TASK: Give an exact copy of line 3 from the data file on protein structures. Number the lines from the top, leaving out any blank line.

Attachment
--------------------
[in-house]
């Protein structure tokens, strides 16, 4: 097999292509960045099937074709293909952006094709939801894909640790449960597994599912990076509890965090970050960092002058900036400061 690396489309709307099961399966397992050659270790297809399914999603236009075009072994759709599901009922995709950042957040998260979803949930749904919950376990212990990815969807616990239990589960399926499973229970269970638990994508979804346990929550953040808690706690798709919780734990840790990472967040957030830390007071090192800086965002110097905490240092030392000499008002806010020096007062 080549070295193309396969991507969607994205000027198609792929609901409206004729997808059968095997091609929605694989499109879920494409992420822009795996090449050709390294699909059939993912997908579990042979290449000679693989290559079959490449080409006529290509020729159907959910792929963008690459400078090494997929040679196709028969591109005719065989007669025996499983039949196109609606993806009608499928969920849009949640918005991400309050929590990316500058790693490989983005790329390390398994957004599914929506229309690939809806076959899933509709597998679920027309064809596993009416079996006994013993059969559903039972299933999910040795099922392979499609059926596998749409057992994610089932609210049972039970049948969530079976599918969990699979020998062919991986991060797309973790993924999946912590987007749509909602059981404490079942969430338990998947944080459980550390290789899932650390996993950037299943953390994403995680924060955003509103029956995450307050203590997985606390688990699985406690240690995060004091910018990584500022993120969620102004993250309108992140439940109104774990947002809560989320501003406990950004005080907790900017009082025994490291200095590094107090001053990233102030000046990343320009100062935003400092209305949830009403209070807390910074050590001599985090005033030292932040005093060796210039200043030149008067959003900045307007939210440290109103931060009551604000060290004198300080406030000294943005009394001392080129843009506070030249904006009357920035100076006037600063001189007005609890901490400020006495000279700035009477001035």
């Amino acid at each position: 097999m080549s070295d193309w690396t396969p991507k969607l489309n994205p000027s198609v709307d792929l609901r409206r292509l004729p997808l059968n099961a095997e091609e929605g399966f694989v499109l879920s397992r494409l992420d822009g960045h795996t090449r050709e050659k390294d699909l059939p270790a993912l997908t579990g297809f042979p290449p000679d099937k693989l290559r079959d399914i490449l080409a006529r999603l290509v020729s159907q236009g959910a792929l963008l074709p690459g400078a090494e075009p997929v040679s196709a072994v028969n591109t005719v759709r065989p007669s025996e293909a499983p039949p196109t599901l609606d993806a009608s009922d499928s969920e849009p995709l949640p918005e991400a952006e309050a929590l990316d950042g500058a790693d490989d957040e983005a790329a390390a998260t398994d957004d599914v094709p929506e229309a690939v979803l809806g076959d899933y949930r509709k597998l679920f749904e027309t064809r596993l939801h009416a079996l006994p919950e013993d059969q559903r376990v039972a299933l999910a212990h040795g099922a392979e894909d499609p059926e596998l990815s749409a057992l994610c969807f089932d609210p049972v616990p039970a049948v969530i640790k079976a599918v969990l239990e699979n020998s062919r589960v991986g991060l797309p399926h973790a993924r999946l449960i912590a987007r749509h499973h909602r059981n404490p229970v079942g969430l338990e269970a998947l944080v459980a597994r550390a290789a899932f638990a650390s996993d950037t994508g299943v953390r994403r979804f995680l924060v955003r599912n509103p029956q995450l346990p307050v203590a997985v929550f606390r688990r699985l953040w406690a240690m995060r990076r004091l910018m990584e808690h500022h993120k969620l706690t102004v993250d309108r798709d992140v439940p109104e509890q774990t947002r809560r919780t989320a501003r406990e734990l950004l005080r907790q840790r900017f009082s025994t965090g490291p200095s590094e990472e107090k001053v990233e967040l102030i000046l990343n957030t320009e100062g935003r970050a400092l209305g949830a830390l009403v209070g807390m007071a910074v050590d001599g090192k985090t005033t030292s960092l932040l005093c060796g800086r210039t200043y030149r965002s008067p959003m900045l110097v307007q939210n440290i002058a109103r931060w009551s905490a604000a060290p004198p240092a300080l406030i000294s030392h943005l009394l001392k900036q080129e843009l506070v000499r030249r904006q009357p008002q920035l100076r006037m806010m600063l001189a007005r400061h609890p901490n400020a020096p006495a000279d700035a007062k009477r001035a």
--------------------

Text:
């Amino acid at each position: 097999m080549s070295d193309w690396t396969p991507k969607l489309n994205p000027s198609v709307d792929l609901r409206r292509l004729p997808l059968n099961a095997e091609e929605g399966f694989v499109l879920s397992r494409l992420d822009g960045h795996t090449r050709e050659k390294d699909l059939p270790a993912l997908t579990g297809f042979p290449p000679d099937k693989l290559r079959d399914i490449l080409a006529r999603l290509v020729s159907q236009g959910a792929l963008l074709p690459g400078a090494e075009p997929v040679s196709a072994v028969n591109t005719v759709r065989p007669s025996e293909a499983p039949p196109t599901l609606d993806a009608s009922d499928s969920e849009p995709l949640p918005e991400a952006e309050a929590l990316d950042g500058a790693d490989d957040e983005a790329a390390a998260t398994d957004d599914v094709p929506e229309a690939v979803l809806g076959d899933y949930r509709k597998l679920f749904e027309t064809r596993l939801h009416a079996l006994p919950e013993d059969q559903r376990v039972a299933l999910a212990h040795g099922a392979e894909d499609p059926e596998l990815s749409a057992l994610c969807f089932d609210p049972v616990p039970a049948v969530i640790k079976a599918v969990l239990e699979n020998s062919r589960v991986g991060l797309p399926h973790a993924r999946l449960i912590a987007r749509h499973h909602r059981n404490p229970v079942g969430l338990e269970a998947l944080v459980a597994r550390a290789a899932f638990a650390s996993d950037t994508g299943v953390r994403r979804f995680l924060v955003r599912n509103p029956q995450l346990p307050v203590a997985v929550f606390r688990r699985l953040w406690a240690m995060r990076r004091l910018m990584e808690h500022h993120k969620l706690t102004v993250d309108r798709d992140v439940p109104e509890q774990t947002r809560r919780t989320a501003r406990e734990l950004l005080r907790q840790r900017f009082s025994t965090g490291p200095s590094e990472e107090k001053v990233e967040l102030i000046l990343n957030t320009e100062g935003r970050a400092l209305g949830a830390l009403v209070g807390m007071a910074v050590d001599g090192k985090t005033t030292s960092l932040l005093c060796g800086r210039t200043y030149r965002s008067p959003m900045l110097v307007q939210n440290i002058a109103r931060w009551s905490a604000a060290p004198p240092a300080l406030i000294s030392h943005l009394l001392k900036q080129e843009l506070v000499r030249r904006q009357p008002q920035l100076r006037m806010m600063l001189a007005r400061h609890p901490n400020a020096p006495a000279d700035a007062k009477r001035a």